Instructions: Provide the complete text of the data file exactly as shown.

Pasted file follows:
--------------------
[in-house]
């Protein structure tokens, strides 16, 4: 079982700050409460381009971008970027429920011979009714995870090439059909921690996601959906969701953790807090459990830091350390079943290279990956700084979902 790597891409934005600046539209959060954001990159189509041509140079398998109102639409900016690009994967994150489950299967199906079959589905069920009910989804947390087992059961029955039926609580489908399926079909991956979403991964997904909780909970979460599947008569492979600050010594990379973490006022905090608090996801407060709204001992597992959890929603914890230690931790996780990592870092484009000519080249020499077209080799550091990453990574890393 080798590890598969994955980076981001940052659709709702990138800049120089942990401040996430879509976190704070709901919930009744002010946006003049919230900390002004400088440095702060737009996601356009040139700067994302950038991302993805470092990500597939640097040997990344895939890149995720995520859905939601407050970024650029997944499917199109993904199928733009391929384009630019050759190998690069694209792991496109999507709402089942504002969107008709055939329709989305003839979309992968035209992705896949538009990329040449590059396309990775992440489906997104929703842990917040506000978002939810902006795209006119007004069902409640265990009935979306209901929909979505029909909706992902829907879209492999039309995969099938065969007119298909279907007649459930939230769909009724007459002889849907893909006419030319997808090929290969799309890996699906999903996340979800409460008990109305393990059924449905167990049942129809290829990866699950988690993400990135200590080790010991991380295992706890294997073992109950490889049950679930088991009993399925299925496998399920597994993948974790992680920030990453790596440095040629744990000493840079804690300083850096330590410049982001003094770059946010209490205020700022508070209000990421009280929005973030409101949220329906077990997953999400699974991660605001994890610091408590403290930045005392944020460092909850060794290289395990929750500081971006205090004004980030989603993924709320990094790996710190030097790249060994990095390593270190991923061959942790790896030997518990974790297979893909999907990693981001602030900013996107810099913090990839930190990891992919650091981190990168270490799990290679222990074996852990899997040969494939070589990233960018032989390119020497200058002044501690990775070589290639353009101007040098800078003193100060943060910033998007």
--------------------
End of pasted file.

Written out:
[in-house]
């Protein structure tokens, strides 16, 4: 079982700050409460381009971008970027429920011979009714995870090439059909921690996601959906969701953790807090459990830091350390079943290279990956700084979902 790597891409934005600046539209959060954001990159189509041509140079398998109102639409900016690009994967994150489950299967199906079959589905069920009910989804947390087992059961029955039926609580489908399926079909991956979403991964997904909780909970979460599947008569492979600050010594990379973490006022905090608090996801407060709204001992597992959890929603914890230690931790996780990592870092484009000519080249020499077209080799550091990453990574890393 080798590890598969994955980076981001940052659709709702990138800049120089942990401040996430879509976190704070709901919930009744002010946006003049919230900390002004400088440095702060737009996601356009040139700067994302950038991302993805470092990500597939640097040997990344895939890149995720995520859905939601407050970024650029997944499917199109993904199928733009391929384009630019050759190998690069694209792991496109999507709402089942504002969107008709055939329709989305003839979309992968035209992705896949538009990329040449590059396309990775992440489906997104929703842990917040506000978002939810902006795209006119007004069902409640265990009935979306209901929909979505029909909706992902829907879209492999039309995969099938065969007119298909279907007649459930939230769909009724007459002889849907893909006419030319997808090929290969799309890996699906999903996340979800409460008990109305393990059924449905167990049942129809290829990866699950988690993400990135200590080790010991991380295992706890294997073992109950490889049950679930088991009993399925299925496998399920597994993948974790992680920030990453790596440095040629744990000493840079804690300083850096330590410049982001003094770059946010209490205020700022508070209000990421009280929005973030409101949220329906077990997953999400699974991660605001994890610091408590403290930045005392944020460092909850060794290289395990929750500081971006205090004004980030989603993924709320990094790996710190030097790249060994990095390593270190991923061959942790790896030997518990974790297979893909999907990693981001602030900013996107810099913090990839930190990891992919650091981190990168270490799990290679222990074996852990899997040969494939070589990233960018032989390119020497200058002044501690990775070589290639353009101007040098800078003193100060943060910033998007």